How To Make 55% In 5 Years… Right Out Of The Tap
Today I want to share with you an important – and timely – “secret” about the Bush family. As you’ll see, it has to do with an investment idea that’s hardly on anyone’s radar, too.
But first I’ve got a question for you…
Would you want to be president of the United States?
I remember back in the day having that conversation with my buddies about whether if given the chance we would each want to be the president of the United States. The general consensus was how could it not be tempting to want to be regarded as the most powerful man on Earth?
I mean at the time we were having this conversation, it was pretty clear being president was a good way to meet girls (our priorities were a little different back then)…
My take on the issue then and now was a big “no thank you.” Not because I didn’t want to meet girls, but because I was afraid that the job would put in front of me information that I would prefer not knowing.
For me, the world can be scary enough without learning the details of events that would keep me up at night. Some things are better left unknown.
While there is some information that I’d prefer to stay in the dark about, I would imagine there would also be information available to the president that could be a wonderful advantage when it comes to investing.
Talk about an informational edge. Some of what the president sees isn’t just information that is hard to dig up — it is information that is actually classified and unavailable to nearly everyone else.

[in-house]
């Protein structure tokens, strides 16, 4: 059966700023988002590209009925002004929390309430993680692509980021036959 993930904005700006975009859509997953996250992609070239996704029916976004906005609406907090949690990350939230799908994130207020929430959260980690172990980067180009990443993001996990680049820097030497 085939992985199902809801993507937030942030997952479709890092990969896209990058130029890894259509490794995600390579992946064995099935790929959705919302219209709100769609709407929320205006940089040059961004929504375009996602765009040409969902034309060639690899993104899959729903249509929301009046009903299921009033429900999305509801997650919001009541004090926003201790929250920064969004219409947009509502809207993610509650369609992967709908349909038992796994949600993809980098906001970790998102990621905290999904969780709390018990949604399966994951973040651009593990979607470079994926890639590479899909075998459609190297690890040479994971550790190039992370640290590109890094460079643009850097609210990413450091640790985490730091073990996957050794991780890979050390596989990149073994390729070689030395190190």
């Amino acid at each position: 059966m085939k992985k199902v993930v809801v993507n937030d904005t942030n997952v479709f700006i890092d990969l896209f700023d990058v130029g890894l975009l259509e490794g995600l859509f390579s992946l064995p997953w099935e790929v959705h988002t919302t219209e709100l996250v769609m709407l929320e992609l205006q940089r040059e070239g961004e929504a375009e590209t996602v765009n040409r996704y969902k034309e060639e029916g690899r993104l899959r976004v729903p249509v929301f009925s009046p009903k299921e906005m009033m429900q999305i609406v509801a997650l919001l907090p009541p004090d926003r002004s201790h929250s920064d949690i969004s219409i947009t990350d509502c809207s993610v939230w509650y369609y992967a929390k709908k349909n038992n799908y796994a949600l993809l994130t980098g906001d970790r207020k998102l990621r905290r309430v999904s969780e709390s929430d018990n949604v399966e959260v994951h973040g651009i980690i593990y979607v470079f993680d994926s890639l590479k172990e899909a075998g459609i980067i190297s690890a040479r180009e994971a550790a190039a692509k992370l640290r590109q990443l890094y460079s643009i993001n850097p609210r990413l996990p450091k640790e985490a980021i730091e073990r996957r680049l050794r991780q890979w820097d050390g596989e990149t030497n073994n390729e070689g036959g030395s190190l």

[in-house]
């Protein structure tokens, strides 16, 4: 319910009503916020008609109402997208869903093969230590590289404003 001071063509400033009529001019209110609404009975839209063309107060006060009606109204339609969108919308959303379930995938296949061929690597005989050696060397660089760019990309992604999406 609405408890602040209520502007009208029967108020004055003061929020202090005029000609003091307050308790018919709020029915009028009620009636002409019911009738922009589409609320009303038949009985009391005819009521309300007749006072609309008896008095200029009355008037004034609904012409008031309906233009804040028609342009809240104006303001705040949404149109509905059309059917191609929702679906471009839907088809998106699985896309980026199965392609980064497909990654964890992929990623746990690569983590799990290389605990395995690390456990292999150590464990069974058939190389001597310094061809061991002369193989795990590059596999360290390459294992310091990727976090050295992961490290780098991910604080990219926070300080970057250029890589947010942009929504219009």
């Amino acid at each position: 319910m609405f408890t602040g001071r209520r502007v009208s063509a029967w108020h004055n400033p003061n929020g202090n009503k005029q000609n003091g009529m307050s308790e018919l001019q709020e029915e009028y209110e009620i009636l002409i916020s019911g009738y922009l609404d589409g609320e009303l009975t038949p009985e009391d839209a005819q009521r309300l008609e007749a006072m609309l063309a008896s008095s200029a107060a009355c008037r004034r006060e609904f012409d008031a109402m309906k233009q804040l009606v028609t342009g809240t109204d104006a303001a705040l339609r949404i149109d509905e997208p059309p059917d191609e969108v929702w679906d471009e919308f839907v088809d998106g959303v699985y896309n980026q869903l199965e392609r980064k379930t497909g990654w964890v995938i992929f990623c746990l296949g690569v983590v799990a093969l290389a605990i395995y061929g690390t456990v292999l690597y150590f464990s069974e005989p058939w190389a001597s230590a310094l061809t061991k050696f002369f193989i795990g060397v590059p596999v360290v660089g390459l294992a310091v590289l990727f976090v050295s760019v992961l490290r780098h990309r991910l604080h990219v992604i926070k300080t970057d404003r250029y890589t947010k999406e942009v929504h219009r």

That is why I found something that the Bush family did during George W.’s second term very intriguing.
The Bush family bought the rights to water. They bought the rights to a shockingly large amount of water.
In total, the Bush family in 2005 and 2006 purchased 298,840 acres of land, in the Paraguayan Chaco, of all places. I don’t think the intention here was to have a nice vacation spot. This land sits squarely on top of one of the largest freshwater aquifers in the world, called Acuifero Guarani.
Acuifero Guarani covers roughly 460,000 square miles (or 1,200,000 of my Canadian kilometers) under parts of Brazil, Paraguay, Uruguay and Argentina. It is estimated to contain about 8,900 cubic miles (37,000 cubic kilometers) of water.
I have a hard time wrapping my head around 37,000 cubic kilometers, but I’m certain it is a lot of liquid. For some perspective on how big that is, consider that just the footprint is nearly three times the size of the state of California.
Wouldn’t you love to know what high-level intelligence the Bush family has been privy to over the years that would make them go out and buy hundreds of thousands of acres of water rights in a remote South American country?
I would, but after a little reading, I don’t think it is a terribly difficult puzzle to piece together.
Luckily, we don’t have to be president to recognize the huge opportunity here.
Today in North America, we have a water crisis on our hands — most notably in California, where unprecedented rationing has recently been ordered. But for the most part, we are blessed with a lot of fresh water relative to our population.
The rest of the world, for the most part, is not so lucky.
While researching this article, I came across a piece of 2008 research from Credit Suisse that estimates that two-thirds of the world’s population are likely to live under water-stressed conditions by 2025. That is a lot of people, and 2025 isn’t very far out in the future.
It seems strange to think that a planet that is 70% covered by water doesn’t have enough of it. The problem is that not much of that 70% is available for human consumption.
Source: University of Nebraska
Ninety-eight percent of the water on Earth is salt water.
Of the other 2%, 87% almost of it, is trapped within glaciers and is also inaccessible. Using my trusty calculator, I can tell you that means that only 0.25% of the water on our planet is fresh water (underground or in rivers and lakes).
Investing in Water — Not Many Options